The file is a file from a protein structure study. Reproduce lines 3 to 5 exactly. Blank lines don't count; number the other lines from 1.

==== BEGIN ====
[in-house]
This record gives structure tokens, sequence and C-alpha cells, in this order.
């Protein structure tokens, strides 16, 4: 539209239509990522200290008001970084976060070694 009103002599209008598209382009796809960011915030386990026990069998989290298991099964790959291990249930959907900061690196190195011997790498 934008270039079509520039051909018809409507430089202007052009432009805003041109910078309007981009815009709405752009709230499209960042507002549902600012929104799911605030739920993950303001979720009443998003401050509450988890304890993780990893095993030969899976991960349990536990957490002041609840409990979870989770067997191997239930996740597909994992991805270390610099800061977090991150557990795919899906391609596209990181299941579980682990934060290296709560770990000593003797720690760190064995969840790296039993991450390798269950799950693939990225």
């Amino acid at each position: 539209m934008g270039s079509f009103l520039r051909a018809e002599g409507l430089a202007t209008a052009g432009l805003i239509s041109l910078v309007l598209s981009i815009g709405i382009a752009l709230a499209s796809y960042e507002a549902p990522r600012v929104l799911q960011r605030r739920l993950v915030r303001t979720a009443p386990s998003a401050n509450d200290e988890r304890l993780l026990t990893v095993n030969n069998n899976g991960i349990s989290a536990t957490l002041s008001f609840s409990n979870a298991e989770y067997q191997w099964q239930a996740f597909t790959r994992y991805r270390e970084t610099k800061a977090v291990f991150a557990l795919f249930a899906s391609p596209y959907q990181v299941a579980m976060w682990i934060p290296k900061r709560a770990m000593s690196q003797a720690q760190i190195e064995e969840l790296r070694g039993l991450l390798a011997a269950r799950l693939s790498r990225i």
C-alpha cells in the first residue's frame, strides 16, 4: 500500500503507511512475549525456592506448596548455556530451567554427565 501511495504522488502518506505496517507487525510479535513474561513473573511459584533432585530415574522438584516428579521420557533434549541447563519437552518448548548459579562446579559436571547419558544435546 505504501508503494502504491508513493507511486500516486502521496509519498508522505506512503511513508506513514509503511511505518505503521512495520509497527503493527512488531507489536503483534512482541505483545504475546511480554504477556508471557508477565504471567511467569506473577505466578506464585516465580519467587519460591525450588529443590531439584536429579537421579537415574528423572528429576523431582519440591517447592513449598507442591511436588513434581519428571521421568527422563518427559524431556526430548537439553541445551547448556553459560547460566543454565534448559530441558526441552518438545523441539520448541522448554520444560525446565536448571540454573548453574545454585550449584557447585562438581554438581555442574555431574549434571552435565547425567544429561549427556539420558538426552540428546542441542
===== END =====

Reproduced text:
């Protein structure tokens, strides 16, 4: 539209239509990522200290008001970084976060070694 009103002599209008598209382009796809960011915030386990026990069998989290298991099964790959291990249930959907900061690196190195011997790498 934008270039079509520039051909018809409507430089202007052009432009805003041109910078309007981009815009709405752009709230499209960042507002549902600012929104799911605030739920993950303001979720009443998003401050509450988890304890993780990893095993030969899976991960349990536990957490002041609840409990979870989770067997191997239930996740597909994992991805270390610099800061977090991150557990795919899906391609596209990181299941579980682990934060290296709560770990000593003797720690760190064995969840790296039993991450390798269950799950693939990225």
């Amino acid at each position: 539209m934008g270039s079509f009103l520039r051909a018809e002599g409507l430089a202007t209008a052009g432009l805003i239509s041109l910078v309007l598209s981009i815009g709405i382009a752009l709230a499209s796809y960042e507002a549902p990522r600012v929104l799911q960011r605030r739920l993950v915030r303001t979720a009443p386990s998003a401050n509450d200290e988890r304890l993780l026990t990893v095993n030969n069998n899976g991960i349990s989290a536990t957490l002041s008001f609840s409990n979870a298991e989770y067997q191997w099964q239930a996740f597909t790959r994992y991805r270390e970084t610099k800061a977090v291990f991150a557990l795919f249930a899906s391609p596209y959907q990181v299941a579980m976060w682990i934060p290296k900061r709560a770990m000593s690196q003797a720690q760190i190195e064995e969840l790296r070694g039993l991450l390798a011997a269950r799950l693939s790498r990225i």
C-alpha cells in the first residue's frame, strides 16, 4: 500500500503507511512475549525456592506448596548455556530451567554427565 501511495504522488502518506505496517507487525510479535513474561513473573511459584533432585530415574522438584516428579521420557533434549541447563519437552518448548548459579562446579559436571547419558544435546 505504501508503494502504491508513493507511486500516486502521496509519498508522505506512503511513508506513514509503511511505518505503521512495520509497527503493527512488531507489536503483534512482541505483545504475546511480554504477556508471557508477565504471567511467569506473577505466578506464585516465580519467587519460591525450588529443590531439584536429579537421579537415574528423572528429576523431582519440591517447592513449598507442591511436588513434581519428571521421568527422563518427559524431556526430548537439553541445551547448556553459560547460566543454565534448559530441558526441552518438545523441539520448541522448554520444560525446565536448571540454573548453574545454585550449584557447585562438581554438581555442574555431574549434571552435565547425567544429561549427556539420558538426552540428546542441542